Sunday, February 11, 2007

Shrub-mentality versus Tree-by-the-Water-thinking 

Notes from a sermon preached at Renton Congregation on February 11, 2007.

Luke 6:20-26

It has been said that the Sermon on the Plain, with Matthew's parallel Sermon on the Mount, serve as the constitution of the Kingdom of God. In each of these Gospels, this is the first and biggest sermon Jesus gives – laying down the outline and theme of the in-breaking reign of God. Is there something behind Jesus starting with blessings and curses? (How would you like my sermon if I started with: the people on the left side of the aisle are beautiful, kind and intelligent; the people on the right are going to hell in a handbasket? Or better yet – you people in the front pews, smartly dressed, tithing envelopes at the ready, paying doting attention to the sermon – you people are cursed; and you there, in the back, who’s just here for the potluck, you’re first in line for the kingdom of God! No wonder people thought Jesus was crazy – he had it all backwards, had it upside down.

Perhaps it was a rhetorical device to get people interested, or perhaps Jesus was trying to say something about the Reign of God in the world: that it would defy expectation, and be decidedly on the side of the poor and powerless, a reversal of fortunes, and that we need to think about where we are in relation to God’s mission.

This shouldn't come as a surprise, because just two chapters earlier Jesus himself reads his career mission statement from the Isaiah scroll in Nazareth (4:17-19). And even before that, at the beginning of Luke, Mary sings out that God is bringing down the powerful and proud, and lifting up the lowly; feeding the starving, and sending the rich away hungry (1:51-53). (All throughout Luke there is this discussion of wealth and power, and God’s very clear opinion that wealth and power serve the wealthy and powerful – not God or God’s people or God’s mission. Luke’s Gospel is the most economically concerned of all the Gospels, so it shouldn’t surprise us to see economics and a reversal of fortunes headlining at the beginning of his sermon.) There is this biting edge to Luke we don’t want to miss – it’s one of the things that make Luke unique.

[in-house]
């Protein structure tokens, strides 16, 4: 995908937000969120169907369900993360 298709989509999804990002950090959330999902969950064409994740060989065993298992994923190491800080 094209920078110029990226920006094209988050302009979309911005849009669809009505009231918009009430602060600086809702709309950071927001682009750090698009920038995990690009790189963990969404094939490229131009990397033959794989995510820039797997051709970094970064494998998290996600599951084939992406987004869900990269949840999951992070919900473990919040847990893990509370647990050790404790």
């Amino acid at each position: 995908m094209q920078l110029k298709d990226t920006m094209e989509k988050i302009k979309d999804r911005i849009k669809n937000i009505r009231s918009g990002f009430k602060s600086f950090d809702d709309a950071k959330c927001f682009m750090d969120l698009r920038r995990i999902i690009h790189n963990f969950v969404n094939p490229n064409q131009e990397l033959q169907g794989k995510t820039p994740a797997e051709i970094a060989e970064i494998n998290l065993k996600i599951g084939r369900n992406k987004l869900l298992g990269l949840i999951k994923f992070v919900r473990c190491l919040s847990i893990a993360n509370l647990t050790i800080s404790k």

But it is still jarring when we read it here (which is miraculous in itself, given the years of layering and repetition that would have smothered any other radical pronouncements). Blessed are those who are really without resources or security – and cursed are those who enjoy security and a little luxury! The poor are accepted, the rich denied!

But, what is it that is theirs, the poor? What is it that is theirs, the hungry? the weeping? And why would that be so violently denied the rich, the well-fed, the happy?

Yes, yes, "the Kingdom of God." But what does that mean?

Well, I think the other lectionary scripture for today – the one in Jeremiah – is helpful in getting us closer to Jesus’ meaning.